With spatial audio technologies such as Dolby Atmos expanding outside cinemas to hundreds of millions of consumer devices, more and more studios are upgrading to multi-channel speaker setups to facilitate creation of spatial audio content. To produce convincing immersive experiences, the neutral sound is paramount. The only way to achieve it is through acoustic treatment of the room and a reliable calibration solution. This is the first piece in a series focusing on accurate multi-channel speaker setup calibration.

To determine speaker’s frequency response in a room and use it to calibrate output, a calibrated measurement microphone should be used. However, to achieve the best possible results it won’t be enough to put a mic in a listening spot and run only one measurement because of two main reasons: 1) the measurement microphone does not represent human perception. Humans have 2 ears and perceive additional acoustic information by collecting reflected sound from the body and ears, whereas the microphone is just one point in space.  2) Not all of the room’s acoustic problems can be identified in a single point in that space. As an example, a standing wave in the room can only be identified as such by looking at it relative to other measurement points.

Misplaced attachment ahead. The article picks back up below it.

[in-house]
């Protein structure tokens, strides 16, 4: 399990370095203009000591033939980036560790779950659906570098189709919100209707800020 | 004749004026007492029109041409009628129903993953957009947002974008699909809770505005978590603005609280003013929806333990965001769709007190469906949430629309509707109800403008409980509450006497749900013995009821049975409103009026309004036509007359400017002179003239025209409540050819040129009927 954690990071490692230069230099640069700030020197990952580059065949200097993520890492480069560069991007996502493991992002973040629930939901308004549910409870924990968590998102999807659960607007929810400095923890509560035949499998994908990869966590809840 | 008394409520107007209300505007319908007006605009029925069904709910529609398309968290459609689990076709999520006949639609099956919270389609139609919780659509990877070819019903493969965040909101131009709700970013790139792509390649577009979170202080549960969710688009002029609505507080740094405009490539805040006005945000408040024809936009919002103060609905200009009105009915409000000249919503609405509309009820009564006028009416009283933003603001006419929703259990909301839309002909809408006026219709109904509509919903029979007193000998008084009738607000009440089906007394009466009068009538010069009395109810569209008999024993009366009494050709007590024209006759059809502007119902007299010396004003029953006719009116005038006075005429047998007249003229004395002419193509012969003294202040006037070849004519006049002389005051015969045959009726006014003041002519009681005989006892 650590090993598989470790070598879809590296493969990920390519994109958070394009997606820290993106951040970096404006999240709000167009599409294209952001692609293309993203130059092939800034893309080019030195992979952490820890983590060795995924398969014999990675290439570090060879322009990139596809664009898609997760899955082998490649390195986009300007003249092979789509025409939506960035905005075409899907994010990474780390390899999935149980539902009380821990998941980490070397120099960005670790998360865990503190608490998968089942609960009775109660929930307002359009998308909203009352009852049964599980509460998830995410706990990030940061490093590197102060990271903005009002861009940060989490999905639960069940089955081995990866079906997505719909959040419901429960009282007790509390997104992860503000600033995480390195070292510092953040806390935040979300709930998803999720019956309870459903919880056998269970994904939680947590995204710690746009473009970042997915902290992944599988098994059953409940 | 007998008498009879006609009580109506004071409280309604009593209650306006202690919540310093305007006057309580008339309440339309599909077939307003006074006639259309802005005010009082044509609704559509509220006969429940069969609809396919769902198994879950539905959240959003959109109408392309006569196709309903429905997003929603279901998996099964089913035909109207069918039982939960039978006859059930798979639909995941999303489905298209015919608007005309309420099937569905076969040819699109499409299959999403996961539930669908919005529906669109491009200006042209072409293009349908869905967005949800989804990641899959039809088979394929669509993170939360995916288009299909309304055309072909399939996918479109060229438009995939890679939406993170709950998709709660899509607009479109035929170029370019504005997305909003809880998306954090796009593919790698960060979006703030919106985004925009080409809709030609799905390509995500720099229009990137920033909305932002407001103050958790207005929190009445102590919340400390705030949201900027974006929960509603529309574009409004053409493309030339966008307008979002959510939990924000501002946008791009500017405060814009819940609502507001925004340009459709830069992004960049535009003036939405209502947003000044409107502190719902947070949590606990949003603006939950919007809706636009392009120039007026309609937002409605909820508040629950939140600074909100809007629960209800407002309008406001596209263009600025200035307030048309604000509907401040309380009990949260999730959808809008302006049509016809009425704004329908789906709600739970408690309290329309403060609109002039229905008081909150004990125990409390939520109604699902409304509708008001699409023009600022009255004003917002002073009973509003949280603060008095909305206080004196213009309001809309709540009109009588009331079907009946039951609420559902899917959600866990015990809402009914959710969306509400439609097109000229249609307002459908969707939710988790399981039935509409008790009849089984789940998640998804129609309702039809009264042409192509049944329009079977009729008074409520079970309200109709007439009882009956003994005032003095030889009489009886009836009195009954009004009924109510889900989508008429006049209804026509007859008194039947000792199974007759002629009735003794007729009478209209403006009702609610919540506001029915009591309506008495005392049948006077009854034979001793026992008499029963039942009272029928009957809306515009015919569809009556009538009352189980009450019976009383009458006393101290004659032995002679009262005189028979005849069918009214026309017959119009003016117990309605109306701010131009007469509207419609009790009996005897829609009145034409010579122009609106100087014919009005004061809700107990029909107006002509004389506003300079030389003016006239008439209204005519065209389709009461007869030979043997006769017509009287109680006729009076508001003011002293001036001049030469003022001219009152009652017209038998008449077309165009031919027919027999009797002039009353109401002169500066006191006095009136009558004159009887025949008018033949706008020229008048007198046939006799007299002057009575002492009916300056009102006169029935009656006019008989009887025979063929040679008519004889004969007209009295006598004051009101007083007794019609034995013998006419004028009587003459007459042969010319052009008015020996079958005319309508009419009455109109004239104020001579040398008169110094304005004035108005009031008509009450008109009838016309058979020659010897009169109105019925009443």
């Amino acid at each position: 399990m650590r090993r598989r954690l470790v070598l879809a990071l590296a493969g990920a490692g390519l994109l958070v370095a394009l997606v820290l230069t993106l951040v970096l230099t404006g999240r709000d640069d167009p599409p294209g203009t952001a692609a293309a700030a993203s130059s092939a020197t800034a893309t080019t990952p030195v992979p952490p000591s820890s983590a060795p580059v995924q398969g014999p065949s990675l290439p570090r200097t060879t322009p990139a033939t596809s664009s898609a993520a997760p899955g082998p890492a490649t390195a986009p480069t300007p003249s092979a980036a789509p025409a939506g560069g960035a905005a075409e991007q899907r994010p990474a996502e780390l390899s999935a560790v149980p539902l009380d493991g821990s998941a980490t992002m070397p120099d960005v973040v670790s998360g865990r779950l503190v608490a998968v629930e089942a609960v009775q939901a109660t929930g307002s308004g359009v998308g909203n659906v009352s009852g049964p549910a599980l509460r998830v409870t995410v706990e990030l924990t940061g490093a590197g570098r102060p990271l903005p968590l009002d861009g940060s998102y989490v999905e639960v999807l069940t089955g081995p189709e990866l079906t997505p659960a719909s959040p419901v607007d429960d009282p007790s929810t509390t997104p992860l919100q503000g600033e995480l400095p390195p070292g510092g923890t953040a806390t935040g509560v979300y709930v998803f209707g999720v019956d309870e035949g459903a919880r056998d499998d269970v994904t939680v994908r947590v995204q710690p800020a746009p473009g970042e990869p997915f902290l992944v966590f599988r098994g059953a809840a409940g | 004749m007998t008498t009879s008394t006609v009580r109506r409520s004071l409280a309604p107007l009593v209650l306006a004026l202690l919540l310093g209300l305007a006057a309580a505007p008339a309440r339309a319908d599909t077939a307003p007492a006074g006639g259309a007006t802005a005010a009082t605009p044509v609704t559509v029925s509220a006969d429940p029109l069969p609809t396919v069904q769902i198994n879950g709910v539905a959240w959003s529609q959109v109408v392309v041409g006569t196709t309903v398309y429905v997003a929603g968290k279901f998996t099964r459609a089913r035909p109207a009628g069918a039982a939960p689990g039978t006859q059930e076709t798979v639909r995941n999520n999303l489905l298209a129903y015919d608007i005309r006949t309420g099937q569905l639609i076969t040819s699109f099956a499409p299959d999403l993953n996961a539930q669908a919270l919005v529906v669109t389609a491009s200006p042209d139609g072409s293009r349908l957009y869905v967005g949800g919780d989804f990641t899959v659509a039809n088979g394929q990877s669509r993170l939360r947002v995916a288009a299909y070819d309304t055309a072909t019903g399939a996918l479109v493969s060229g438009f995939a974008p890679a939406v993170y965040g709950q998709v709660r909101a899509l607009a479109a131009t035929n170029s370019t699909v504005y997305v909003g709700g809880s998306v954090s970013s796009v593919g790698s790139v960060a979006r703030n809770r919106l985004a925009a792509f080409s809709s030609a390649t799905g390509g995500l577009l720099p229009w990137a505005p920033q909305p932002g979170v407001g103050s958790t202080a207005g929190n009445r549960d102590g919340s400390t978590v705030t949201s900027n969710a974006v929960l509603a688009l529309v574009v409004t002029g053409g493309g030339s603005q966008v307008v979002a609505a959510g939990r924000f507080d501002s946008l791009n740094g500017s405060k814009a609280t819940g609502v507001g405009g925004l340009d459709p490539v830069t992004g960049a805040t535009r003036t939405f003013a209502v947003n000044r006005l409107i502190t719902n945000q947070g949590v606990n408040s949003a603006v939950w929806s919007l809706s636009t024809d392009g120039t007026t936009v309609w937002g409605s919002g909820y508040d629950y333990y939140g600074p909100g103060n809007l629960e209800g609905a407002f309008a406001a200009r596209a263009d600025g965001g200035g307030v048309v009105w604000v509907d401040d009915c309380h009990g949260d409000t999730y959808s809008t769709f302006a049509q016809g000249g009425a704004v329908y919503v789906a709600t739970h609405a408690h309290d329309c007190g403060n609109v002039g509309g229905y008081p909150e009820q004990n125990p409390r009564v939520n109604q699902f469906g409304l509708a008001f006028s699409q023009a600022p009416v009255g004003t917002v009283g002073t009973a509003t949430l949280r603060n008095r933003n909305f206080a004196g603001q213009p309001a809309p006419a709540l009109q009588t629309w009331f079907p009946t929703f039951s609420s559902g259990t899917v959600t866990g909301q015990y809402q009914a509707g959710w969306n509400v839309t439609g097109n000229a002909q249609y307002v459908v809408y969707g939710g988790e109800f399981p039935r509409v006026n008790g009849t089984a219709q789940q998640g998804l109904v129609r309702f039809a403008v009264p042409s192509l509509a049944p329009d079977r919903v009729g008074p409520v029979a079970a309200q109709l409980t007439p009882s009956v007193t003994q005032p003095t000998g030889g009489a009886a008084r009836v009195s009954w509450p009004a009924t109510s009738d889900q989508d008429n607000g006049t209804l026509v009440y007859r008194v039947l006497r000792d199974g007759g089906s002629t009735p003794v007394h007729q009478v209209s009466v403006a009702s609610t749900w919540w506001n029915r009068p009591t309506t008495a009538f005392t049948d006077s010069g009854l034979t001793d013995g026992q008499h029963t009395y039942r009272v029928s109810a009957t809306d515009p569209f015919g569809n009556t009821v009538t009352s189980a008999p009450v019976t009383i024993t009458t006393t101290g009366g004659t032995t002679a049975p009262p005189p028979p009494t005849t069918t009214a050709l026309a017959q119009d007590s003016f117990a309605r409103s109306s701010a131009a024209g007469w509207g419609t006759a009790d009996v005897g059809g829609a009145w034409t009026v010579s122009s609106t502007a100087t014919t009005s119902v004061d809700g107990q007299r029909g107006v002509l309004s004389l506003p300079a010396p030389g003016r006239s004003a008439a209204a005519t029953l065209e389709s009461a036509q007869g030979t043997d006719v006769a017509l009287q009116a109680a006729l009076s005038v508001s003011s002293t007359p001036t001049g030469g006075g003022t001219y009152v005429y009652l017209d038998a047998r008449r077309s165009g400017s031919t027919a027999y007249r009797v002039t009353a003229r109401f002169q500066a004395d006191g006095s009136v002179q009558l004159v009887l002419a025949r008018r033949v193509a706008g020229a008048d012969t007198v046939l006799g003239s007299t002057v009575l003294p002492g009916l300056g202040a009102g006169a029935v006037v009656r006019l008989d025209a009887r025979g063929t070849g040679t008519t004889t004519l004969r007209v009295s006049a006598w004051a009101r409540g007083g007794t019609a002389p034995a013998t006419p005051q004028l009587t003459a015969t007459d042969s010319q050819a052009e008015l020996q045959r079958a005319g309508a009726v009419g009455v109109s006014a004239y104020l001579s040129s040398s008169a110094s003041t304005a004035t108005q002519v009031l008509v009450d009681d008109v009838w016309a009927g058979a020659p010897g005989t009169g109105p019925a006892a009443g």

Sonarworks patented microphone location and room measurement technology

It is clear that capturing more measurement points leads to higher calibration accuracy. The question is, how many measurement points are needed? The data from 8 different studios with 1200 measurement points performed in each shows the link between measurement points and accuracy. At Sonarworks we aim for accuracy below 1dB and that level of accuracy can be achieved by capturing 37 measurement points. When performing more than 37 measurements, the increase in point count leads to diminishing gains in accuracy, while making the whole process more time consuming. Furthermore, differences below 1dB are considered to be inaudible by most.

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